1. MEASURE YOUR BASELINE. Before you go about trying to increase your cadence, it’d obviously benefit you to know where you stand from the get-go. If you have a GPS-enabled watch that has a built-in accelerometer, count yourself lucky because you’ll be able to get your cadence statistics after every single run. If you don’t, then it’s still pretty straightforward to do it the old-fashioned way; simply go out for a comfortable run at your usual pace, count how often one foot hits the ground in 30 seconds, and once you have the sum, multiply it by two to account for how often your foot hits the ground in a minute. Double that value to get the sum for both feet over a minute timeframe. You can’t know if you’re progressing if you don’t know your starting point, so don’t forget to do this crucial step before you try to implement any changes!
  2. PROGRESS SLOWLY. Now that you have a starting point for your cadence, try to increase it very incrementally, even by as little as 5%. Trying to increase your cadence might mean that your running form feels a little different than usual, so there will likely be a learning curve involved for you, and things might just feel ‘weird’ at first. Just go with it, and be patient. Doing too much, too soon, and too quickly is a recipe for disaster. Trust and enjoy the process.
  3. GET THE BEATS GOING! Many runners swear by listening to music when they’re running and racing because they find that it helps them run faster, especially when they (subconsciously or otherwise) try to stay with the beat of the music. A quick search online will show you databases that have sorted collections of songs by their respective beats per minute (BPM), so consider doing a little research to find songs that meet your desired cadence goal. Music services like Spotify also provide special running playlists which can be tailored to specific BPM requirements – so cool.
  4. CONSIDER A COACH. Last but certainly not least, if you’re committed to becoming a faster or more technically competent runner, definitely consider investing in the knowledge and experience of a running coach [AGOGA of course recommends our very own running specialist Veronika Larisova!]. Doing so will ensure that you receive personalised training advice and recommendations, and if your coach knows that you want to enhance your cadence (perhaps among other goals), then she/he can take that into account and advise you accordingly. Even better: if you find a running coach that’s local to you, then she/he can actually watch you run and advise you about ways to improve your cadence. Your coach will be able to consider parameters that are unique to you (including your weight, height, speed, or stride length, for example) before dishing out advice to you, and you’ll be able to rest assured that you’re getting input that’s relevant to you and not something you pulled off the internet because it looked ‘good’.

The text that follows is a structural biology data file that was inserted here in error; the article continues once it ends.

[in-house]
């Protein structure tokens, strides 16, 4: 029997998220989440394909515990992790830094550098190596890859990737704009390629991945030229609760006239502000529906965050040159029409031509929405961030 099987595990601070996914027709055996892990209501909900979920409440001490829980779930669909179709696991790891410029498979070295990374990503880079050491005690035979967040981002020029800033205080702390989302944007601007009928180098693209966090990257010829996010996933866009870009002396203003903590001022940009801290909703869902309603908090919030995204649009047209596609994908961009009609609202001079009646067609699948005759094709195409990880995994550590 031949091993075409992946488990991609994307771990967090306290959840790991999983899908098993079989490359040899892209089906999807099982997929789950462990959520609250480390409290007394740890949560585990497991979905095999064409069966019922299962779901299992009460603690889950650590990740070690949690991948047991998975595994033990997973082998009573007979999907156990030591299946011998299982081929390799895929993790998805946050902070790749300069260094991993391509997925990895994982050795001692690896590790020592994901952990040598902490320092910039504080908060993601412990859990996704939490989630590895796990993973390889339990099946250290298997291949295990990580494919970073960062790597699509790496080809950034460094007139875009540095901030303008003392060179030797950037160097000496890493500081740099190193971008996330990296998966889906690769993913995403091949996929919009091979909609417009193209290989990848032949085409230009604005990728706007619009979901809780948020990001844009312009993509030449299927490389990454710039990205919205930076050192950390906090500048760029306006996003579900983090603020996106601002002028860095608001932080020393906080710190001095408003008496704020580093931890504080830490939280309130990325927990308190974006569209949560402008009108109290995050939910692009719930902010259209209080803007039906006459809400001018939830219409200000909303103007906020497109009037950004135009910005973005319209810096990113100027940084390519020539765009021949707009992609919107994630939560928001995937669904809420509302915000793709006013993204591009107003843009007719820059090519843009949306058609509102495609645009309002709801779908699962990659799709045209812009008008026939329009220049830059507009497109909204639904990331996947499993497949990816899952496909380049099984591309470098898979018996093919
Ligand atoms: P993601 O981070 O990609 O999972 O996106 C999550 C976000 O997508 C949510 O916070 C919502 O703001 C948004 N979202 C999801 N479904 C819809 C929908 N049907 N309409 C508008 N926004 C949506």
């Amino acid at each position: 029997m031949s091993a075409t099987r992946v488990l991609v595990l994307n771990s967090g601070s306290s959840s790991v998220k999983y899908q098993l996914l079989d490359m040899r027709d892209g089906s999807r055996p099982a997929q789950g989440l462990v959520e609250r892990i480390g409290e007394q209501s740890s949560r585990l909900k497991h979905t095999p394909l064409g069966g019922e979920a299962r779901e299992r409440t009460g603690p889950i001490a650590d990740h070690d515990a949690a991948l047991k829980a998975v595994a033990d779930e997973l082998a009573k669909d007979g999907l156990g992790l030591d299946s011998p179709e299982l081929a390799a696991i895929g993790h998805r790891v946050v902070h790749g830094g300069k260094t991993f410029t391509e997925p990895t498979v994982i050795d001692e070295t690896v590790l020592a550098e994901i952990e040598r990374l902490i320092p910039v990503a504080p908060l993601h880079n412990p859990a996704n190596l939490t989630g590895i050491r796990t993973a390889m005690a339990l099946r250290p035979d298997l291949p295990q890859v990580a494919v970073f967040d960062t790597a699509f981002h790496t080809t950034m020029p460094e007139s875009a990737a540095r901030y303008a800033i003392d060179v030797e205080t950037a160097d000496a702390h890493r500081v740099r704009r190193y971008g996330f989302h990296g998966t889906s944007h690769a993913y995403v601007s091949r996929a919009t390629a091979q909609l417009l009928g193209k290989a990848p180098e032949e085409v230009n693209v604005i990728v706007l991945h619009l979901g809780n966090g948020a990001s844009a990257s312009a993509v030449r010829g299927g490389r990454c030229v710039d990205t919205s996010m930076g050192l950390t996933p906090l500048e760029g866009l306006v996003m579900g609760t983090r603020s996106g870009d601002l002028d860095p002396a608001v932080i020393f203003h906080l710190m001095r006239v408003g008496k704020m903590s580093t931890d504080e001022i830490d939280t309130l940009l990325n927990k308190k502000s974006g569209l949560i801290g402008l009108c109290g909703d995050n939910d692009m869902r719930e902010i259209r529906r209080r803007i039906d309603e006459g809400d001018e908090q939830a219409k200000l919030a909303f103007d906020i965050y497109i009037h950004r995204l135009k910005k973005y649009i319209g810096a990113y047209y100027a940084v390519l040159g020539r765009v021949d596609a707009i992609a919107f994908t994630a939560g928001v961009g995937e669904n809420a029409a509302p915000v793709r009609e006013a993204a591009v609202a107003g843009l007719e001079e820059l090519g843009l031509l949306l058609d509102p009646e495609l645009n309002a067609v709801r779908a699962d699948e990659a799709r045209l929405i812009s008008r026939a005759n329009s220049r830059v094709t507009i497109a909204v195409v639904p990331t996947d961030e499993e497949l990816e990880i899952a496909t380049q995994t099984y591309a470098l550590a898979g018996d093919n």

There are so many ways that we can aim to improve as runners, and fortunately, increasing our cadence is one way that can help us in a variety of running pursuits, such as running injury-free, getting faster, or running further than ever before. Give these tips a go and I wish you all many years of excellent running.”

Dan Chabert











Writing from Copenhagen, Denmark, Dan is an entrepreneur, husband and ultra-marathon distance runner. He spends most of his time on runnerclick.com, monicashealthmag.com & nicershoes.com and he has been featured on running blogs all over the world.

Nic Mendoza-Jones

Nic is AGOGA’s functional strength specialist. He’s known for his obsessive research (comes from being an ex lawyer) and self-experimentation with innovative and alternative training methods including kettlebells, Indian clubs and ‘gada’ steel maces.